SEO Keyword Research for Law Firms

By the staff of Work Media

Keyword research for purposes of natural search and paid search can be quite different. This is especially true for the legal industry because keywords are so competitive. For paid search, you need to think in terms of volume, at least initially, until you can pinpoint those keywords that generate the most leads for your firm. With SEO, you need to pinpoint a much smaller set of keywords to target right from the start. The reason is that for every one or two keywords you want to target, you need a web page to be specifically optimized for those keywords. So you can’t just load up your site with keywords. If you have a ten page web site, then you can properly promote it for a maximum of 20 keywords.

This is not to say that your web site won’t rank for more keywords than those for which you are specifically optimizing your site. It will. But that is a side benefit. Forget about keyword stuffing your meta tags, using invisible text stuff with keywords, or any of those old methods that companies used to do. Those techniques don’t work and some of them will get your site banned. To be successful with SEO, you have to pick a small set of keywords and focus your efforts on optimizing your pages for those keywords in an aggressive yet ethical manner.

Another consideration for your keywords selected for SEO is that your chances of success go up as the competition for those keywords goes down. You want keywords that meet two criteria:

1. They get a reasonable amount of traffic; and

2. They have as little competition as possible.

As an example, let’s say you are considering the following two keywords:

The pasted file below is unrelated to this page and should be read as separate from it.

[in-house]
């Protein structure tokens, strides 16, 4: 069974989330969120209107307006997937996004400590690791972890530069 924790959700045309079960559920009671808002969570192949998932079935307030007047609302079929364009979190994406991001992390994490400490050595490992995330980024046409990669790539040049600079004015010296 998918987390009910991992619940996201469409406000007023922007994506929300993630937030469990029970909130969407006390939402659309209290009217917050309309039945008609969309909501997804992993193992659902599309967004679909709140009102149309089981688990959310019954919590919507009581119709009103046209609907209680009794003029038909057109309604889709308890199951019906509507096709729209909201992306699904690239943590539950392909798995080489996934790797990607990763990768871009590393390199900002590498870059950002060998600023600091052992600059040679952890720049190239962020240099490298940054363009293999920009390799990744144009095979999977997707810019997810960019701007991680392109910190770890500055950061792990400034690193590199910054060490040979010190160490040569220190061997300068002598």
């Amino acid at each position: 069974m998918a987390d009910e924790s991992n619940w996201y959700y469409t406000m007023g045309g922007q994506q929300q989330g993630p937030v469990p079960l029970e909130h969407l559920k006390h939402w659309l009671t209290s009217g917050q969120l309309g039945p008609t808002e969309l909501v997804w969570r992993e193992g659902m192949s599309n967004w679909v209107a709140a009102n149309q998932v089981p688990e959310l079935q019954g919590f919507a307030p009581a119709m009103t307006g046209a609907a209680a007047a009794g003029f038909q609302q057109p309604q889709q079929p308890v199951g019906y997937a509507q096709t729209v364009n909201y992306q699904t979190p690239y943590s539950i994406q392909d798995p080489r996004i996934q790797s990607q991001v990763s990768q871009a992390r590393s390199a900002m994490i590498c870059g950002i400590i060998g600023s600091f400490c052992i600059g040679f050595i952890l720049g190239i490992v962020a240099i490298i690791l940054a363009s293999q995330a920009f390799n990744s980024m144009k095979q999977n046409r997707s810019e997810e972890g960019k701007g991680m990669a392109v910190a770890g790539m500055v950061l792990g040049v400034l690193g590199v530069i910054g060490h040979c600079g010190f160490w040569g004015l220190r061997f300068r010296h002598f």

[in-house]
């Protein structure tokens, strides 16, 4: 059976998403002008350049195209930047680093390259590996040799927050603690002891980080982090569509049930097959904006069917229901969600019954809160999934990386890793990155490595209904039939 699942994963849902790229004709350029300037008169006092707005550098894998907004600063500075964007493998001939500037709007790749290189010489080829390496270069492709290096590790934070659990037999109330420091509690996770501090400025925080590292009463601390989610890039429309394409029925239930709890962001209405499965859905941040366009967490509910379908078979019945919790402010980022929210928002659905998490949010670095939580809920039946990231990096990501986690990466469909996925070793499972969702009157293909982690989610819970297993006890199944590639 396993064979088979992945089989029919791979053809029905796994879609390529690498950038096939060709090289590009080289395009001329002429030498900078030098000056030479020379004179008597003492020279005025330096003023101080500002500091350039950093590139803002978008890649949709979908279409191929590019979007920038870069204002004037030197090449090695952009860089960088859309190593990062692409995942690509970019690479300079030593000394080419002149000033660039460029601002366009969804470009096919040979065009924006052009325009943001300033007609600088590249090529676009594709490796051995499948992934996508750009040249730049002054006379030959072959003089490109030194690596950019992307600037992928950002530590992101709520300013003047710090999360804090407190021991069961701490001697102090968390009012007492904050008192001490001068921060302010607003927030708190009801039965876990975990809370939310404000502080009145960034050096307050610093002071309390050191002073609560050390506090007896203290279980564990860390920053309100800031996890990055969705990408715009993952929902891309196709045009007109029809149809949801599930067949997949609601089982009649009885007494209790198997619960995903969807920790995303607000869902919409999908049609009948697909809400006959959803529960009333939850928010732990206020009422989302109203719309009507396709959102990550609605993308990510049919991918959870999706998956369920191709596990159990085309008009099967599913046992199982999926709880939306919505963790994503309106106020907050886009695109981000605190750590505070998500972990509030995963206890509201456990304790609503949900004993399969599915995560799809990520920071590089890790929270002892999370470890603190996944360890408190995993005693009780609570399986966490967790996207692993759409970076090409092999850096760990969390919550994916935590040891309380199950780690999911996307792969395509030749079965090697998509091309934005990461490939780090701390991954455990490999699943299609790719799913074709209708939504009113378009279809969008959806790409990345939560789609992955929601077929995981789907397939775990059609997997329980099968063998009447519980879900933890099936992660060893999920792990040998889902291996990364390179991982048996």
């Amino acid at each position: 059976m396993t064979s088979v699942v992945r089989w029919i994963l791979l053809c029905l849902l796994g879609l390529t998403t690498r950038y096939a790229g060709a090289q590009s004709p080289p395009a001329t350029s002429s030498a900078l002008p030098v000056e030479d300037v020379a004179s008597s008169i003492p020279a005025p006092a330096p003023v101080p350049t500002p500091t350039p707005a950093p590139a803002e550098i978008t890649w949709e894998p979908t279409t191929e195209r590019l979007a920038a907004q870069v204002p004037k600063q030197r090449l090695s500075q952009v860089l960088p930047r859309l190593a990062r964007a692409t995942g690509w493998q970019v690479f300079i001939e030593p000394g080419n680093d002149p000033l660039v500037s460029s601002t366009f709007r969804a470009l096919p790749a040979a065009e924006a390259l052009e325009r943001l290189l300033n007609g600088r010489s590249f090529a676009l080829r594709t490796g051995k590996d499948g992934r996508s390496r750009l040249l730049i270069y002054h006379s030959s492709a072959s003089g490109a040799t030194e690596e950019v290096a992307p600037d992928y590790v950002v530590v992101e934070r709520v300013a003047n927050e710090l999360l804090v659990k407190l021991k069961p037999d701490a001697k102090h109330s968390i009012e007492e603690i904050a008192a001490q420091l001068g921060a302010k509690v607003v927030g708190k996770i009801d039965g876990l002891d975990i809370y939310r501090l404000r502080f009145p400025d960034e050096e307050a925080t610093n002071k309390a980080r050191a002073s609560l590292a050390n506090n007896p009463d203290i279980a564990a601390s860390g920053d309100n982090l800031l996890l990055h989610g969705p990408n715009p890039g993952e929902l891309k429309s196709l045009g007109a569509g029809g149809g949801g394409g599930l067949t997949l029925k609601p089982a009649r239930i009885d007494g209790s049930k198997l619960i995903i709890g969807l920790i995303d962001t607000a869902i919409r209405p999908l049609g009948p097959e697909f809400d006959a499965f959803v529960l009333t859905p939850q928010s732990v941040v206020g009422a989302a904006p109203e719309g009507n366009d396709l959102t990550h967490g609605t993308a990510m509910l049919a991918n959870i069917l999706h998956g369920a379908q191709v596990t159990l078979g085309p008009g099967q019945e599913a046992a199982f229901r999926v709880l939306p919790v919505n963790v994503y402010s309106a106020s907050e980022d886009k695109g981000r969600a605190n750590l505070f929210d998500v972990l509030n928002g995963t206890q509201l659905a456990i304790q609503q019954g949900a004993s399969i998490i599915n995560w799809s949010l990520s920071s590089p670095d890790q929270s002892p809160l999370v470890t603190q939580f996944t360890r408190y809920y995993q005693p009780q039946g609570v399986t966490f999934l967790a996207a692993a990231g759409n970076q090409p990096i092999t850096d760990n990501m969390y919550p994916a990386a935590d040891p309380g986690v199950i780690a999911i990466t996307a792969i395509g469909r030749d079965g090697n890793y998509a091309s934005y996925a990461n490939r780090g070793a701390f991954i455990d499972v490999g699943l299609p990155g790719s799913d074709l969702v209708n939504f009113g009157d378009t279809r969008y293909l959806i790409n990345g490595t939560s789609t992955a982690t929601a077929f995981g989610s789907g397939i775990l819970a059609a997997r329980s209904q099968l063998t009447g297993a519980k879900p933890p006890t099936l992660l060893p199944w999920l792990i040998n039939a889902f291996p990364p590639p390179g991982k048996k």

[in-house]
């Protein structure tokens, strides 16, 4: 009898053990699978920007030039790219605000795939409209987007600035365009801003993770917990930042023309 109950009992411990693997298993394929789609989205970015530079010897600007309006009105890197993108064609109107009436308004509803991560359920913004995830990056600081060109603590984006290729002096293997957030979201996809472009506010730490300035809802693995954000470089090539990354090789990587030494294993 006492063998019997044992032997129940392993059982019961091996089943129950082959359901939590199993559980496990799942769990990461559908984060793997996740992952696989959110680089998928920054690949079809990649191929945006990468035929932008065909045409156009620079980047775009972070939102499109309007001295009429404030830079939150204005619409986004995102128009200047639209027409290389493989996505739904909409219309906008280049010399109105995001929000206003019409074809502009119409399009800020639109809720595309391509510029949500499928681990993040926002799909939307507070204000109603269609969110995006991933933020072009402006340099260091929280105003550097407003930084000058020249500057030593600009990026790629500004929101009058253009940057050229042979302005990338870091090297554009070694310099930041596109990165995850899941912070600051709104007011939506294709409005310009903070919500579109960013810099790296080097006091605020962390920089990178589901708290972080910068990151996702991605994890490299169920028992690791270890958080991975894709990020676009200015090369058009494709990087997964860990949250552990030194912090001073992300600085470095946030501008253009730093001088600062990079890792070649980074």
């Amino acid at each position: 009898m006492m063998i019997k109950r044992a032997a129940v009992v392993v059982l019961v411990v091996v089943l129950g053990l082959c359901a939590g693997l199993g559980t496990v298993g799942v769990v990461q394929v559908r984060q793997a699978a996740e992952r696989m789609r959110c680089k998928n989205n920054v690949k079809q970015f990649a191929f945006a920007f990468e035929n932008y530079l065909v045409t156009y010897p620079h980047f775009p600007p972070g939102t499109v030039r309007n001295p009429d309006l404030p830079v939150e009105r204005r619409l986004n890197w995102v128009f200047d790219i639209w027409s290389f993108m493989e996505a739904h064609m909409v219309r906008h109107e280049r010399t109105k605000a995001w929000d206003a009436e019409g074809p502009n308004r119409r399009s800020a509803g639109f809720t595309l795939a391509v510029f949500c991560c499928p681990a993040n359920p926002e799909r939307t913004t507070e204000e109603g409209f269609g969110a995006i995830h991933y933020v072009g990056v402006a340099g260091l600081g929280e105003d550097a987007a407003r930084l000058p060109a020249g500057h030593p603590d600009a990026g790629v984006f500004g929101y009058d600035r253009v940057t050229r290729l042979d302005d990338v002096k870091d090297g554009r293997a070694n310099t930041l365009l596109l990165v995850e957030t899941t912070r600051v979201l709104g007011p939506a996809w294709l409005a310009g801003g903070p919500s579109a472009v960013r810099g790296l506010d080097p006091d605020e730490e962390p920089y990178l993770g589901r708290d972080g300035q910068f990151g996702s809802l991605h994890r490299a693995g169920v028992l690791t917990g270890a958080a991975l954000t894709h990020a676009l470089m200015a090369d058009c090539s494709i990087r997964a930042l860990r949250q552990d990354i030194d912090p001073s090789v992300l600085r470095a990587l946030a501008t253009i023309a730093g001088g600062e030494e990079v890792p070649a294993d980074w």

Keyword A
Expected traffic: 485,000 visits / month
Direct competitors: 955,000

Keyword B
Expected traffic: 3,950 visits/month
Direct competitors: 12,000

So which keyword is better? Keyword B. Sure, keyword A gets much more traffic, but with so many directly competing sites, it will take a long time to achieve a high search engine ranking for that keyword. Keyword B, even though it gets much less traffic, is in a much less competitive situation, so your chances of achieving a high search engine ranking for that keyword are much better.

To put this in more concrete terms, you probably don’t want to promote your web site for the keyword “lawyer.” It would be nearly impossible to rank for unless you have unlimited time and resources with which to promote your site. Assuming time and resources are a consideration, you will have a much better chance with a keyword that is more targeted. For example, if you practice law in Atlanta, you have a much better chance getting your site ranked for “Atlanta law firm.” Going one step further, if you practice personal injury law, then you have an even better chance of ranking for the term “Atlanta personal injury lawyer.”

There is another very good reason to use more targeted, specific keywords, and that is that those keywords reflect prospects farther along in the decision making process. In other words, just because someone is searching for “lawyer” does not mean that they are looking for help with the kind of law you practice. If someone is searching for “New York lawyer” and you practice in New York, then there is at least a geographic connection between you and the prospect, but the person still may not be a good match for your firm. But if one of your main areas of practice is maritime injury in the city of New Orleans, and someone searches for “New Orleans maritime injury lawyer”, then that is a perfect fit. To get the greatest leverage from your time, focus your search engine optimization efforts on getting your site ranked for keywords that would be used by someone specifically looking for the kinds of law you practice.